Exaggerated expressions accentuate and intensify afflicted emotions. Don’t say “I adore this food” or “I love this car” when a simple “I like” is enough to describe your emotional relationship with a mere object. Don’t say “I hate the heat” or “I detest this music” when you simply dislike them.
Modulate your emotions while describing them. Use language with precision, and you will discover that extreme emotions are conceptual fabrications.
About Tashi Nyima
I am a Dharma student, and aspire to be a companion on the path. I trust that these texts can offer a general approach and basic tools for practicing the Buddha's way to enlightenment.
Soy un estudiante del Dharma, y aspiro a ser un compañero en el sendero. Espero que estos textos ofrezcan a algunos un mapa general y herramientas básicas para la práctica del sendero a la iluminación que nos ofrece el Buda.
Clearly you have distilled the Buddha’s Teachings.
We can always find ways of making things much worse for ourselves by exaggerating our speech and thoughts, but it so easy to avoid this if we take care. So when we say, “I hate this job,” when “I was disappointed by today’s meeting” would be more accurate, we are proliferating around negative emotional states and connecting and amplifying our negative feelings. This often leads us in a downward spiral. If we can instead remember to modulate our responses and say, to follow this example, “I was unhappy with the meeting,” we have a better chance of addressing a particular problem while lessening the likelihood of angst, conflict, and gloom.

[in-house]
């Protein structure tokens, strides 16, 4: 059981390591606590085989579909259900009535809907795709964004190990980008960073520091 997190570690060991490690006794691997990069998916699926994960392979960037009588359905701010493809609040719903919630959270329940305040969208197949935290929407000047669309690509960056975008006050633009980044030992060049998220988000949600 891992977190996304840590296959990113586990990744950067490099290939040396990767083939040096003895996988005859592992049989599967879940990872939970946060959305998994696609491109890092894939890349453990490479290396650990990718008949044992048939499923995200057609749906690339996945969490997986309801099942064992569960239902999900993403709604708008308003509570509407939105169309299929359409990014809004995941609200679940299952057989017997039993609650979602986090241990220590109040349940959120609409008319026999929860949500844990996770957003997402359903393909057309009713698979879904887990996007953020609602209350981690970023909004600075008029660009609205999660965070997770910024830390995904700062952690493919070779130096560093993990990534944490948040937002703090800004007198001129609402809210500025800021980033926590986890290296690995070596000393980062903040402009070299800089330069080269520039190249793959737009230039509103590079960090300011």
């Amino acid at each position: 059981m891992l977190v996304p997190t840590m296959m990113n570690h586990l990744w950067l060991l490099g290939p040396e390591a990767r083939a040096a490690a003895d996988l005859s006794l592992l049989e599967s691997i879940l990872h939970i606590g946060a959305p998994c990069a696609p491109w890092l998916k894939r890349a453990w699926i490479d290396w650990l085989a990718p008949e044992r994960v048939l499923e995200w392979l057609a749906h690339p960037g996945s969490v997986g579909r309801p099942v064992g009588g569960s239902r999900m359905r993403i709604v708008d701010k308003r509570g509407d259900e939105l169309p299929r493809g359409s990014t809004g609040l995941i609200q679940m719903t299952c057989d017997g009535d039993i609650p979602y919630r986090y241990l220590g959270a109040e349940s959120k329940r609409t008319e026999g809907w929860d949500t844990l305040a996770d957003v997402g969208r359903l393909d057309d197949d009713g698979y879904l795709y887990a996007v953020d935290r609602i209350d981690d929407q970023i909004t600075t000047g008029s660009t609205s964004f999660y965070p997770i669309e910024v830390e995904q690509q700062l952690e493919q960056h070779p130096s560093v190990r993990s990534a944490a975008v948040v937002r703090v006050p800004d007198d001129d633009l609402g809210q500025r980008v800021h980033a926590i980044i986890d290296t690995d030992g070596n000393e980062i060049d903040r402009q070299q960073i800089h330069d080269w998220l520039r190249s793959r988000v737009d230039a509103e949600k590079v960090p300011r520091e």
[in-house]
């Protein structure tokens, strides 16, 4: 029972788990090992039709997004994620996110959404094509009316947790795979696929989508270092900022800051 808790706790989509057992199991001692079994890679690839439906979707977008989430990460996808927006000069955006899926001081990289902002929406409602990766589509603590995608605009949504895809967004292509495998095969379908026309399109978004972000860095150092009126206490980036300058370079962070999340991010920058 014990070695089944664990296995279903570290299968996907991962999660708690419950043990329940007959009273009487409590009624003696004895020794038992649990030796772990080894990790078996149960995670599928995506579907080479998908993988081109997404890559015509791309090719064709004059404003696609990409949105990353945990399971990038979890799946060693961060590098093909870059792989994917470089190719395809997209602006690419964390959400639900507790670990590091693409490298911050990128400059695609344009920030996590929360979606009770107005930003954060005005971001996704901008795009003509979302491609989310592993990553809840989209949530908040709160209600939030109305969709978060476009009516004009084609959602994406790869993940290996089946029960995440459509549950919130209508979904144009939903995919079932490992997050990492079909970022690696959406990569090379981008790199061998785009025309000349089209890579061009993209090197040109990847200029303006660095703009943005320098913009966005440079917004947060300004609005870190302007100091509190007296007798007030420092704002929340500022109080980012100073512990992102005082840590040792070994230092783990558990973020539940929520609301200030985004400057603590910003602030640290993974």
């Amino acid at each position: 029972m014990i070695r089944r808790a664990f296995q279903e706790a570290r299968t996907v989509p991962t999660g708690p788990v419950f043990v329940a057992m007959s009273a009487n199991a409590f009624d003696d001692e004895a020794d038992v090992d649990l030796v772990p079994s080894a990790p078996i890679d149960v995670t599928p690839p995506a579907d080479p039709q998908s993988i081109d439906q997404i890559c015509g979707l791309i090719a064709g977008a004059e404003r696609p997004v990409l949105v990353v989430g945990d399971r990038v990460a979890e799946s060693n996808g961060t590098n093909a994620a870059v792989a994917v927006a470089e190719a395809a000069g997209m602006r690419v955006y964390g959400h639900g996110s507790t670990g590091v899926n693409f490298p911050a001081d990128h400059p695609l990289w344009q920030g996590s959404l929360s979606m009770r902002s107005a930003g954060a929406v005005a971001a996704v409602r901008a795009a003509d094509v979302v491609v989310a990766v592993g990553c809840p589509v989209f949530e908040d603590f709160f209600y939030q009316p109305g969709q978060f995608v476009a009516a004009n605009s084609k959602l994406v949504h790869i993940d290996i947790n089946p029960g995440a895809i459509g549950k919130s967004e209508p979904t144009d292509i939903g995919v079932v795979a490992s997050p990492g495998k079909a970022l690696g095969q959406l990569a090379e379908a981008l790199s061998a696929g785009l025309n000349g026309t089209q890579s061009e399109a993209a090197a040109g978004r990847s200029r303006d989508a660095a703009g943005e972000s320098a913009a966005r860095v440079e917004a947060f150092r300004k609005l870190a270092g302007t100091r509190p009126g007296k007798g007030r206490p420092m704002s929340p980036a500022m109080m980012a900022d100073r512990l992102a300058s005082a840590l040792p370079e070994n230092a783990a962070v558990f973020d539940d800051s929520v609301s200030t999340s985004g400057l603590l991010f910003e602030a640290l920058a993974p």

Why make things worse for ourselves and others when another, better, way is usually an option? Why not be happy instead? It isn’t always easy, but it is the best choice.
Reblogged this on Dharma fool and commented:
The fool who knows, knows it is better to avoid proliferating around negative thoughts…